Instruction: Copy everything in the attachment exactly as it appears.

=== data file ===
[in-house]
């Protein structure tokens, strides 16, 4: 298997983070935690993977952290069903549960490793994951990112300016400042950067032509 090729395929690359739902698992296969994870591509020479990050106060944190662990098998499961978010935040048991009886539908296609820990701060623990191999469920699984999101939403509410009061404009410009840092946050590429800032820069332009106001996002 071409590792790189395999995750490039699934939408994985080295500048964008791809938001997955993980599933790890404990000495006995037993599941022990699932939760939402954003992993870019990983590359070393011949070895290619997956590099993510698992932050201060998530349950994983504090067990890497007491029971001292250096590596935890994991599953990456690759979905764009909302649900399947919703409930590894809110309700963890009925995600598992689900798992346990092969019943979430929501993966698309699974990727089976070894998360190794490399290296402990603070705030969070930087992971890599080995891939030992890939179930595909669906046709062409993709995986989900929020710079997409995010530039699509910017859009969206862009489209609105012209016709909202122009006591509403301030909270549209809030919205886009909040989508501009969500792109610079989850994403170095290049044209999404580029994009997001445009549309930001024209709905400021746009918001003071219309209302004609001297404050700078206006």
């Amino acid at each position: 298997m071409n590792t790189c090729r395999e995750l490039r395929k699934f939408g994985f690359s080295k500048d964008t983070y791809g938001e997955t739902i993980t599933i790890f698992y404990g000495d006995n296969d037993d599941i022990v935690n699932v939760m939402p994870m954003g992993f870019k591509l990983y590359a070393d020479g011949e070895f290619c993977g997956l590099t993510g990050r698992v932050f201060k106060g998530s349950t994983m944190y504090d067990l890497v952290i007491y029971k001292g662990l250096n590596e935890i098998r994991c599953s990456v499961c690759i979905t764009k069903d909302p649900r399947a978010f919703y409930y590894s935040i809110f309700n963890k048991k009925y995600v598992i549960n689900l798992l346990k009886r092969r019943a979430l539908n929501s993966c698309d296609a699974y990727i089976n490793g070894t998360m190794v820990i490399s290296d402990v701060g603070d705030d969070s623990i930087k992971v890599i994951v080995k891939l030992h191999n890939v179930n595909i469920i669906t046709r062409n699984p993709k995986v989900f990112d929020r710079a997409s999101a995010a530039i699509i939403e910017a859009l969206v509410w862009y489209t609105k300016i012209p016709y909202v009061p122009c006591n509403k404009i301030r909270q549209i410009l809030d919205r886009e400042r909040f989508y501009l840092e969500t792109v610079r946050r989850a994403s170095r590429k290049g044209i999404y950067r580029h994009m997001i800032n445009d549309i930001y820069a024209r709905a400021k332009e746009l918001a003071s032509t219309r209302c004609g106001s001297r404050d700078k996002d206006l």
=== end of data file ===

[in-house]
């Protein structure tokens, strides 16, 4: 298997983070935690993977952290069903549960490793994951990112300016400042950067032509 090729395929690359739902698992296969994870591509020479990050106060944190662990098998499961978010935040048991009886539908296609820990701060623990191999469920699984999101939403509410009061404009410009840092946050590429800032820069332009106001996002 071409590792790189395999995750490039699934939408994985080295500048964008791809938001997955993980599933790890404990000495006995037993599941022990699932939760939402954003992993870019990983590359070393011949070895290619997956590099993510698992932050201060998530349950994983504090067990890497007491029971001292250096590596935890994991599953990456690759979905764009909302649900399947919703409930590894809110309700963890009925995600598992689900798992346990092969019943979430929501993966698309699974990727089976070894998360190794490399290296402990603070705030969070930087992971890599080995891939030992890939179930595909669906046709062409993709995986989900929020710079997409995010530039699509910017859009969206862009489209609105012209016709909202122009006591509403301030909270549209809030919205886009909040989508501009969500792109610079989850994403170095290049044209999404580029994009997001445009549309930001024209709905400021746009918001003071219309209302004609001297404050700078206006």
């Amino acid at each position: 298997m071409n590792t790189c090729r395999e995750l490039r395929k699934f939408g994985f690359s080295k500048d964008t983070y791809g938001e997955t739902i993980t599933i790890f698992y404990g000495d006995n296969d037993d599941i022990v935690n699932v939760m939402p994870m954003g992993f870019k591509l990983y590359a070393d020479g011949e070895f290619c993977g997956l590099t993510g990050r698992v932050f201060k106060g998530s349950t994983m944190y504090d067990l890497v952290i007491y029971k001292g662990l250096n590596e935890i098998r994991c599953s990456v499961c690759i979905t764009k069903d909302p649900r399947a978010f919703y409930y590894s935040i809110f309700n963890k048991k009925y995600v598992i549960n689900l798992l346990k009886r092969r019943a979430l539908n929501s993966c698309d296609a699974y990727i089976n490793g070894t998360m190794v820990i490399s290296d402990v701060g603070d705030d969070s623990i930087k992971v890599i994951v080995k891939l030992h191999n890939v179930n595909i469920i669906t046709r062409n699984p993709k995986v989900f990112d929020r710079a997409s999101a995010a530039i699509i939403e910017a859009l969206v509410w862009y489209t609105k300016i012209p016709y909202v009061p122009c006591n509403k404009i301030r909270q549209i410009l809030d919205r886009e400042r909040f989508y501009l840092e969500t792109v610079r946050r989850a994403s170095r590429k290049g044209i999404y950067r580029h994009m997001i800032n445009d549309i930001y820069a024209r709905a400021k332009e746009l918001a003071s032509t219309r209302c004609g106001s001297r404050d700078k996002d206006l």